Avian sarcoma and leukosis virus-receptor interactions: From classical genetics to novel insights into virus - Cell membrane fusion

The Infectious Disease Laboratory, The Salk Institute, La Jolla, San Diego, CA 92037-1099, USA.
Virology (Impact Factor: 3.28). 02/2006; 344(1):25-9. DOI: 10.1016/j.virol.2005.09.021
Source: PubMed

ABSTRACT For over 40 years, avian sarcoma and leukosis virus (ASLV)-receptor interactions have been employed as a useful model system to study the mechanism of retroviral entry into cells. Pioneering studies on this system focused upon the genetic basis of the differential susceptibilities of different lines of chickens to infection by distinct subgroups of ASLV. These studies led to the definition of three distinct autosomal recessive genes that were predicted to encode cellular receptors for different viral subgroups. They also led to the concept of viral interference, i.e. the mechanism by which infection by one virus can render cells resistant to reinfection by other viruses that use the same cellular receptor. Here, we review the contributions that analyses of the ASLV-receptor system have made in unraveling the mechanisms of retroviral entry into cells and focus on key findings such as identification and characterization of the ASLV receptor genes and the subsequent elucidation of an unprecedented mechanism of virus-cell fusion. Since many of the initial findings on this system were published in the early volumes of Virology, this subject is especially well suited to this special anniversary issue of the journal.

Download full-text


Available from: Daniel Elleder, Dec 25, 2013
  • Source
    • "However, because the cellular receptor for CrERV is not known, we cannot exclude that it is mutated in deer. Selection for such mutations in receptors for ERVs has been documented in endogenous avian leukosis viruses (ALV) and murine leukemia viruses (MLVs) (Barnard et al., 2006; Kozak, 2015). Treatment with tunicamycin, inhibitor of N-linked glycosylation, has been shown in some cases to abrogate resistance to retrovirus entry, by deglycosylation of the cellular receptors or the virus envelope proteins (Koo et al., 1994; Miller and Miller, 1992). "
    [Show abstract] [Hide abstract]
    ABSTRACT: Endogenous retroviruses (ERVs) were acquired during evolution of their host organisms after infection and mendelian inheritance in the germline by their exogenous counterparts. The ERVs can spread in the host genome and in some cases they affect the host phenotype. The cervid endogenous gammaretrovirus (CrERV) is one of only a few well-defined examples of evolutionarily recent invasion of mammalian genome by retroviruses. Thousands of insertionally polymorphic CrERV integration sites have been detected in wild ranging mule deer (Odocoileus hemionus) host populations. Here, we describe for the first time induction of replication competent CrERV by cocultivation of deer and human cells. We characterize the physical properties and tropism of the induced virus. The genomic sequence of the induced virus is phylogenetically related to the evolutionarily young endogenous CrERVs described so far. We also describe the level of replication block of CrERV on deer cells and its capacity to establish superinfection interference. Copyright © 2015 Elsevier Inc. All rights reserved.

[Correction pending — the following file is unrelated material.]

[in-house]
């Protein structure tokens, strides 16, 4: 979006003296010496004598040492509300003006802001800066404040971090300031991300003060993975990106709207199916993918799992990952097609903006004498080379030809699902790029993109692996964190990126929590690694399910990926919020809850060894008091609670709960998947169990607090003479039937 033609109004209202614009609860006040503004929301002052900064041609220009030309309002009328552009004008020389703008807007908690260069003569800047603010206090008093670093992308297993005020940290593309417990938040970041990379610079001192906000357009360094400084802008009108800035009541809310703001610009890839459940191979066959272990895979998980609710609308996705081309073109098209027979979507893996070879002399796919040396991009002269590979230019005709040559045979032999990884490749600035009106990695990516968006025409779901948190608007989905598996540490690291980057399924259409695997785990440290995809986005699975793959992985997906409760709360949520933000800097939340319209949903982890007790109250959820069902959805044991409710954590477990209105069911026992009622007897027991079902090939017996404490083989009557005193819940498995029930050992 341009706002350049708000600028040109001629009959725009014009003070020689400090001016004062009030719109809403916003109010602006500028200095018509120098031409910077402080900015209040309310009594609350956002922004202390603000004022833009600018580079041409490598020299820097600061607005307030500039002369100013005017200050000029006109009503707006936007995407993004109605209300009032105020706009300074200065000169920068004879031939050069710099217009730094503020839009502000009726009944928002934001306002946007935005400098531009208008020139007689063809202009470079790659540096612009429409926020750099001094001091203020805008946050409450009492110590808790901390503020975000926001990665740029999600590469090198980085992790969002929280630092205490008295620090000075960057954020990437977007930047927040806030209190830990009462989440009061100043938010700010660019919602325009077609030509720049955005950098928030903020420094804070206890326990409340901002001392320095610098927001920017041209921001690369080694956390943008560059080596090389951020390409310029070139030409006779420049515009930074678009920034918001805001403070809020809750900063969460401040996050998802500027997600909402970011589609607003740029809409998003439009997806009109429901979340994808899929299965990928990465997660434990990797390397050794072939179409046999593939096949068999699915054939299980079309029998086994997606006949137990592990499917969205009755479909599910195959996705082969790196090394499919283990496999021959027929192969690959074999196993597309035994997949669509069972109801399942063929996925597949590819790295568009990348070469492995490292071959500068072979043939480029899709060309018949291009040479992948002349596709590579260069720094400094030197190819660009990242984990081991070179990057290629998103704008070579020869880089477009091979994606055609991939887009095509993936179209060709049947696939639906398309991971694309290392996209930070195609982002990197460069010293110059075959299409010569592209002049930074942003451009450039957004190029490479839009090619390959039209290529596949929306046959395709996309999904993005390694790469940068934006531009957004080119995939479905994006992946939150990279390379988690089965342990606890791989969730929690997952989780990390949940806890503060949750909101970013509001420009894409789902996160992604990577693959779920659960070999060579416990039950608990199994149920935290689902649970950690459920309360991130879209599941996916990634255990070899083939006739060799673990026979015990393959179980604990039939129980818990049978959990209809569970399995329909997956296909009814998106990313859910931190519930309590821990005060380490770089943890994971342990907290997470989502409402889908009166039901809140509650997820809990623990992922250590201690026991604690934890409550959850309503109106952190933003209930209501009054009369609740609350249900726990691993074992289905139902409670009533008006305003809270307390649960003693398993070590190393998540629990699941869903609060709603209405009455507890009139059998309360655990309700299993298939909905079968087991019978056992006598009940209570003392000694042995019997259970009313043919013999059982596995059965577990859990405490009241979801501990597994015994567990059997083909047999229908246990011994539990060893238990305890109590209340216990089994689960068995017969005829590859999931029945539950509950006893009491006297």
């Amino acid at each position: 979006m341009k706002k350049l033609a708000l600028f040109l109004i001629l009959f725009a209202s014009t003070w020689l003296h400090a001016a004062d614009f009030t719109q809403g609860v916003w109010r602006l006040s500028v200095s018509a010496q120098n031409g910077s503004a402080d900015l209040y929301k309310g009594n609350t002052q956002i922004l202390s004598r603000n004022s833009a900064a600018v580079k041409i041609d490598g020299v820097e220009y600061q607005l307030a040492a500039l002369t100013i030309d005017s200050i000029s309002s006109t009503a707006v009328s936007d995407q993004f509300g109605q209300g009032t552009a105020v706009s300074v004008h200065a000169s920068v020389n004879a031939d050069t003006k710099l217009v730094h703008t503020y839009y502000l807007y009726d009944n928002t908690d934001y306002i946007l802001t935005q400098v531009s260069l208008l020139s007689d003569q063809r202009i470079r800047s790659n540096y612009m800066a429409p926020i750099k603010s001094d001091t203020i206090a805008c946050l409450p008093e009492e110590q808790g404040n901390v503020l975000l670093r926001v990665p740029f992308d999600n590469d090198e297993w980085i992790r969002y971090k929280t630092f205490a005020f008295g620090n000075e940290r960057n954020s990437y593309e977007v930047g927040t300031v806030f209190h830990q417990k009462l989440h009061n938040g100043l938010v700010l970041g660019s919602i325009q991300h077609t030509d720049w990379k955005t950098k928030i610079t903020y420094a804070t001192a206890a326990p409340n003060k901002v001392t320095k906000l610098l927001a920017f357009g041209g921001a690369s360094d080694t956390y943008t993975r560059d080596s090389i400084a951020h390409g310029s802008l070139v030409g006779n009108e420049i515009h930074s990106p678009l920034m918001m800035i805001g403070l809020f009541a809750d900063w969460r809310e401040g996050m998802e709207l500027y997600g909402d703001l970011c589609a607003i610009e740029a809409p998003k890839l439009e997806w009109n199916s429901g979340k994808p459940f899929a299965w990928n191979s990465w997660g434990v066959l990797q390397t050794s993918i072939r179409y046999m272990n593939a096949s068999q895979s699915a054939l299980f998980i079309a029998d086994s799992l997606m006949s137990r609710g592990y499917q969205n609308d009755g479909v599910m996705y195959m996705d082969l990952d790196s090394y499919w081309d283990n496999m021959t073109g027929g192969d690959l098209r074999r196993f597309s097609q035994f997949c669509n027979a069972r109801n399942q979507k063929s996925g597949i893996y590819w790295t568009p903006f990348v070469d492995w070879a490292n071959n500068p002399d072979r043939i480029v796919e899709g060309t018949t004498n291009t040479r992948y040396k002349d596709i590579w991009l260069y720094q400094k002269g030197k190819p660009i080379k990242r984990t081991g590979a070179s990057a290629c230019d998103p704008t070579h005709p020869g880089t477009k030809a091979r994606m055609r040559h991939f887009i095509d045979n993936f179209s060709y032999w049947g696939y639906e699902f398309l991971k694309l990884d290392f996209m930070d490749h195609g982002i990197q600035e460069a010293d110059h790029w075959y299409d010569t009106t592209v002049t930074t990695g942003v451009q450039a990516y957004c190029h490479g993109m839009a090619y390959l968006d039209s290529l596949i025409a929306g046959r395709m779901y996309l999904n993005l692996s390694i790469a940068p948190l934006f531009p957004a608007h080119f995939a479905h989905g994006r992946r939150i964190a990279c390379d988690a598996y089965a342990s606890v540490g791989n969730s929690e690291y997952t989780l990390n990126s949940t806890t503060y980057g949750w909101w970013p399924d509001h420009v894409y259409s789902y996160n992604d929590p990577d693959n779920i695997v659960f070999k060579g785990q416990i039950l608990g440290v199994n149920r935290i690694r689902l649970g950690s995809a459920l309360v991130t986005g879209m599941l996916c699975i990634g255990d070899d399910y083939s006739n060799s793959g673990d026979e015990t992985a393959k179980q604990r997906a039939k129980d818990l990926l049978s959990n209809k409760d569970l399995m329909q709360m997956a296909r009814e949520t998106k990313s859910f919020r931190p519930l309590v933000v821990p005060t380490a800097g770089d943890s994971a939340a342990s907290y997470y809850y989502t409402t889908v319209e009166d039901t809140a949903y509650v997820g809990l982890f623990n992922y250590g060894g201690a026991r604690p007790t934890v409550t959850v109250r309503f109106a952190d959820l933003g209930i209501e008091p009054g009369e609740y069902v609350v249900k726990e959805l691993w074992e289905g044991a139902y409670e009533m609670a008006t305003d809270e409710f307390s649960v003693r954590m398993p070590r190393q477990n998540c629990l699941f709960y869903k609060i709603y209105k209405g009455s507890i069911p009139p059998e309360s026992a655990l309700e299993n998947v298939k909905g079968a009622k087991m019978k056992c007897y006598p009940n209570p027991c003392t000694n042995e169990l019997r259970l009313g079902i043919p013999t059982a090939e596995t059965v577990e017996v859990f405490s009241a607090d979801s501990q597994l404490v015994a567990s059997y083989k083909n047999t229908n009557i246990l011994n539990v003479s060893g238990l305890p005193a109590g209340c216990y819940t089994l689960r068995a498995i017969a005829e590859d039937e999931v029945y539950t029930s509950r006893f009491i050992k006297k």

Virology 07/2015; 485. DOI:10.1016/j.virol.2015.07.003 · 3.28 Impact Factor
  • Source
    • "). EnvA limits infection to cells that express the TVA receptor, a protein found in birds but not mammals (Barnard et al., 2006). As developed by Wickersham et al. (2007b) for the resulting pseudotyped virus, EnvA-SAD∆G-GFP, to work as a 'singlecell tracer' three genes must be delivered to the target neuron prior to delivering the virus (Fig. 13 "
    Mononegaviruses of Veterinary Importance: Pathobiology and Molecular Diagnosis, Edited by Muhammad Munir, 09/2013: chapter 13: pages 209-229; CAB International.
  • Source
    • "To perform monosynaptic circuit tracing and target FP-expressing RV to desired neuronal subsets, the particles can first be pseudotyped with the foreign coat protein EnvA from avian sarcoma leukosis virus, which specifically binds to a class of avian membrane proteins called TVA receptors (Barnard et al., 2006). Genetic targeting of neuronal subsets for TVA expression directs RV infection to only those neurons. "
    [Show abstract] [Hide abstract]
    ABSTRACT: Much has been learned about the environmental and molecular factors that influence the division, migration, and programmed cell death of adult-born neurons in the mammalian brain. However, detailed knowledge of the mechanisms that govern the formation and maintenance of functional circuit connectivity via adult neurogenesis remains elusive. Recent advances in genetic technologies now afford the ability to precisely target discrete brain tissues, neuronal subtypes, and even single neurons for vital reporter expression and controlled activity manipulations. Here, I review current viral tracing methods, heterologous receptor expression systems, and optogenetic technologies that hold promise toward elucidating the wiring diagrams and circuit properties of adult-born neurons.
    Frontiers in Neuroscience 04/2011; 5:48. DOI:10.3389/fnins.2011.00048 · 3.70 Impact Factor
Show more